Islamic State fighters backed by tanks have captured during the past 24 hours, 21 Kurdish villages in Northern Iraq near the Turkish border.
According to British-based Syria Observatory for Human Rights, the militant Since Wednesday, Islamic State militants appear to have gained the upper hand in Syria's northern Kurdish region of Kobani, also known as Ayn Arab, overrunning 21 Kurdish villages, according to the Britain-based Syrian Observatory for Human Rights.
“This is a very important advance for them,” Rami Abdulrahman, the Observatory's founder, told Reuters.
The aid organization said Kurdish civilians were fleeing their villages in fear of being massacred by the advancing militants.
Nawaf Khalil, a spokesman for Syria's powerful Kurdish Democracy Democratic Union Party, said the Kurdish fighters withdrew or lost up to 20 villages in the Kobani region and evacuated civilians there.
“We've lost touch with many of the residents living in the villages that ISIS [Islamic State] seized,” Ocalan Iso, deputy head of the Kurdish forces in Kobani, told Reuters via Skype.
In an interview with VOA's Kurdish service, Kobani Canton region premier Anwer Moslem also expressed his fears about the situation.
"ISIL are attacking with American tanks and heavy weapons that they captured in Mosul. They are attacking Kobani and want to control it and carry out a massacre there just like what happened [to Yezidis] in Sinjar where people had to leave their homes, where people were killed, women were abducted, children were killed," he said.
Moslem told VOA Western countries should have a sense of urgency in stopping the Islamic State group’s militants.
"President Obama said the ISIL will be attacked but nothing has been done yet," he said. "We are hopeful that world powers especially America, Russia, France, and Britain would take some practical steps against ISIL [in Syria] and support the people of Kobani."
The Kurds were appealing for military aid from other Kurdish groups in the region including the Kurdistan Workers' Party (PKK), he said. Support from Kurdish fighters who crossed from Turkey helped to repel an attack by Islamic State fighters on Kobani in July.
Tanks, rockets, artillery
Redur Xelil, spokesman for the main armed Kurdish group in Syria, the YPG, said Islamic State fighters had encircled Kobani.
The group was using tanks, rockets and artillery in the attack. “We call on world powers to move to halt this barbaric assault by ISIS,” he told Reuters via Skype.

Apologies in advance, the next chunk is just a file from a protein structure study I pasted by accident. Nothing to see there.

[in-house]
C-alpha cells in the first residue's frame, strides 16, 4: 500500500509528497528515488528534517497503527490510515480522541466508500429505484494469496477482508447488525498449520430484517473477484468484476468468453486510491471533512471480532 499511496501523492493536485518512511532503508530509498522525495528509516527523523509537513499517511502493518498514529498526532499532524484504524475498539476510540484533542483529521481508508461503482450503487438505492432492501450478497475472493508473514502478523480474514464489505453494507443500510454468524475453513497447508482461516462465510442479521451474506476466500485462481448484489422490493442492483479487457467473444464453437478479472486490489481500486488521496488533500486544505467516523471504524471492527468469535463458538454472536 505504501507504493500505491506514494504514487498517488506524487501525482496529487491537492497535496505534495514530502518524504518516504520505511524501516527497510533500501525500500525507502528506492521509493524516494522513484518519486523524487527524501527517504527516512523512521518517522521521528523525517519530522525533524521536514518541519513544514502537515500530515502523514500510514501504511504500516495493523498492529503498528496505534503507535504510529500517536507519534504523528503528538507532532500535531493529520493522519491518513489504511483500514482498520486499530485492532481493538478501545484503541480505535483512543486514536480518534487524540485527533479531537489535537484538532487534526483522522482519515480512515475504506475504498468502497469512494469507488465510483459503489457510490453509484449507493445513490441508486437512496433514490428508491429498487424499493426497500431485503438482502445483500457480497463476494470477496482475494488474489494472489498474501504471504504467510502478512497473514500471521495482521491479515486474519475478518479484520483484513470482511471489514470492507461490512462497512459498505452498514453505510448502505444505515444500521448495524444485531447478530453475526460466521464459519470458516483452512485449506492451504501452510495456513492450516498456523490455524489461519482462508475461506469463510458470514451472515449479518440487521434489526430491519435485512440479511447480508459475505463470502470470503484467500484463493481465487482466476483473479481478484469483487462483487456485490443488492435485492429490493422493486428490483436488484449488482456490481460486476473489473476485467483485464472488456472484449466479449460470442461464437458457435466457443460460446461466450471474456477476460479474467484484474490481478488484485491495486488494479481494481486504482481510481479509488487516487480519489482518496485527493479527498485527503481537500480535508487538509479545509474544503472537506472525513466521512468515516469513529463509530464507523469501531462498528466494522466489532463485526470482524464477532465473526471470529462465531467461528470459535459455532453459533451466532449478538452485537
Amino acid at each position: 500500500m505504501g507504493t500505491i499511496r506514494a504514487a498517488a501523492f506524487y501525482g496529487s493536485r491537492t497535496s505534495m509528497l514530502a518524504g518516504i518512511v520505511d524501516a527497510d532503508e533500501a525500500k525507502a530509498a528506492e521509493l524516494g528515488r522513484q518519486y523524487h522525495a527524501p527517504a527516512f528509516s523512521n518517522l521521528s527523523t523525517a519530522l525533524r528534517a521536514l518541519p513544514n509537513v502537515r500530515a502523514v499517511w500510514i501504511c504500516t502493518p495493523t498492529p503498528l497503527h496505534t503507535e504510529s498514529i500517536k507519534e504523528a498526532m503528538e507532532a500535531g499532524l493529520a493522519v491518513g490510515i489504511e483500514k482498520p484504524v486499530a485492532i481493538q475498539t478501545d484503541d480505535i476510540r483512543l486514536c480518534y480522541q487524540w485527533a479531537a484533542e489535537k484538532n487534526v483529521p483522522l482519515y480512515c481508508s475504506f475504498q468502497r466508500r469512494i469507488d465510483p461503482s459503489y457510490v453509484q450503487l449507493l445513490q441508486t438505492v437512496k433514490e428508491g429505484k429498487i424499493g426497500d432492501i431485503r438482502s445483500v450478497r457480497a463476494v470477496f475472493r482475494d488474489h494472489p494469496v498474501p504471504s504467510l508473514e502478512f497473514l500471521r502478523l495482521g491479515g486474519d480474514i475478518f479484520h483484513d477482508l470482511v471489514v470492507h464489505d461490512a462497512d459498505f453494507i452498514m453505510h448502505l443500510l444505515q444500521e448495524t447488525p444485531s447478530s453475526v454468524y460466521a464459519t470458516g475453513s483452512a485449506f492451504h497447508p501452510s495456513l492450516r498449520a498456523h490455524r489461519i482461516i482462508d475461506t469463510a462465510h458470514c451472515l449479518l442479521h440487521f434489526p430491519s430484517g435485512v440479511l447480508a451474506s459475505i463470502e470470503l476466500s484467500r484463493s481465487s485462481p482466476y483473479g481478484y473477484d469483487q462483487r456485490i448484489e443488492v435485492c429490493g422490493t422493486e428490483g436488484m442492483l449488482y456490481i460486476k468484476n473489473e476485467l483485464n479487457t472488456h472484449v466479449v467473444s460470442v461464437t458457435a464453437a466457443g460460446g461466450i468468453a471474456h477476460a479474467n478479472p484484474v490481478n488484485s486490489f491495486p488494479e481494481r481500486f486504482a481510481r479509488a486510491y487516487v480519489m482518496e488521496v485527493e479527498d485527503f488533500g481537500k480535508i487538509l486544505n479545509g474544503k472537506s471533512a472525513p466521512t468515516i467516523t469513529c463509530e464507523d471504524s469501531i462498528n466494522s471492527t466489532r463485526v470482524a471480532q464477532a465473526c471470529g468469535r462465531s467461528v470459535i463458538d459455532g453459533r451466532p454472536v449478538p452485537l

The YPG, which says it has 50,000 fighters, said it should be a natural partner in a coalition the United States is trying to assemble to fight Islamic State militants.
But the Syrian Kurds' relationship with the West is complicated by their ties to the PKK - a group listed as a terrorist organization in many Western states because of the militant campaign it waged for Kurdish rights in Turkey.
Obama's plans to expand support for groups fighting Islamic State militants in Syria have focused on Sunni Muslim insurgents deemed moderate by Washington.
But there have been new signs of cooperation between the YPG and such groups in Aleppo province: they recently set up a joint operations room to direct the fight against Islamic State militants in that area.
The fighting around Kobani is part of the Islamic State's wider battle in Syria as the extremists look to seize control of the few areas in the northeast still outside of their control.
The Syrian government, meanwhile has begun targeting the group with greater frequency since the militants overran much of northern and western Iraq. Before that, President Bashar al-Assad's regime had largely left the group alone, instead focusing his firepower on more moderate rebel brigades.
With the United States planning to expand military action against Islamic State fighters from Iraq to Syria, a surveillance drone was spotted for the first time over nearby Islamic State-controlled territory in Aleppo province, the Syrian Observatory for Human Rights, which tracks Syria's civil war, said.
It was not immediately clear who was operating the drone.
U.S. President Barack Obama last week said he would not hesitate to strike the radical Islamist group that has used Syria as a base to advance its plan to reshape the Middle East according to its radical vision of Sunni Islam.
The United States is conducting airstrikes against Islamic State militants in Iraq and last month Obama authorized surveillance flights over Syria.
Kokab Farshori contributed to this report from VOA's Kurdish service, some material for this report provided by Reuters.